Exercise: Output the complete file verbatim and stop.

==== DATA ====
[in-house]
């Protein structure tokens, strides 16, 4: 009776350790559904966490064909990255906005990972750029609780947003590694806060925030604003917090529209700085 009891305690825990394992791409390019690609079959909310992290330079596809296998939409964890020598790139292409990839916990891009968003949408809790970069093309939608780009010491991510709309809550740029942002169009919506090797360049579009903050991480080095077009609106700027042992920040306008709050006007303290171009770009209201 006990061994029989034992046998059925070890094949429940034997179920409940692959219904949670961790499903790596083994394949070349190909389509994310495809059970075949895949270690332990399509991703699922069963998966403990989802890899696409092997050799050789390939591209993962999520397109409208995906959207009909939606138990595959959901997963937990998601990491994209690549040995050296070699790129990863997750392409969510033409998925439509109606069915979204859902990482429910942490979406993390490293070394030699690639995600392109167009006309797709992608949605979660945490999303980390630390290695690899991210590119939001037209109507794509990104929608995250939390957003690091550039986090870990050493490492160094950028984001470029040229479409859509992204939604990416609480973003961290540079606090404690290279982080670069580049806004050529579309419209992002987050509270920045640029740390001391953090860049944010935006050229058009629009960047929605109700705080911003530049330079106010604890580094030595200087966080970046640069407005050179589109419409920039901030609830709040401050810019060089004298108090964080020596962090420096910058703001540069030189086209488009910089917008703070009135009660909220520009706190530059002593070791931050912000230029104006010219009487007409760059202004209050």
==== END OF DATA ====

[in-house]
């Protein structure tokens, strides 16, 4: 009776350790559904966490064909990255906005990972750029609780947003590694806060925030604003917090529209700085 009891305690825990394992791409390019690609079959909310992290330079596809296998939409964890020598790139292409990839916990891009968003949408809790970069093309939608780009010491991510709309809550740029942002169009919506090797360049579009903050991480080095077009609106700027042992920040306008709050006007303290171009770009209201 006990061994029989034992046998059925070890094949429940034997179920409940692959219904949670961790499903790596083994394949070349190909389509994310495809059970075949895949270690332990399509991703699922069963998966403990989802890899696409092997050799050789390939591209993962999520397109409208995906959207009909939606138990595959959901997963937990998601990491994209690549040995050296070699790129990863997750392409969510033409998925439509109606069915979204859902990482429910942490979406993390490293070394030699690639995600392109167009006309797709992608949605979660945490999303980390630390290695690899991210590119939001037209109507794509990104929608995250939390957003690091550039986090870990050493490492160094950028984001470029040229479409859509992204939604990416609480973003961290540079606090404690290279982080670069580049806004050529579309419209992002987050509270920045640029740390001391953090860049944010935006050229058009629009960047929605109700705080911003530049330079106010604890580094030595200087966080970046640069407005050179589109419409920039901030609830709040401050810019060089004298108090964080020596962090420096910058703001540069030189086209488009910089917008703070009135009660909220520009706190530059002593070791931050912000230029104006010219009487007409760059202004209050």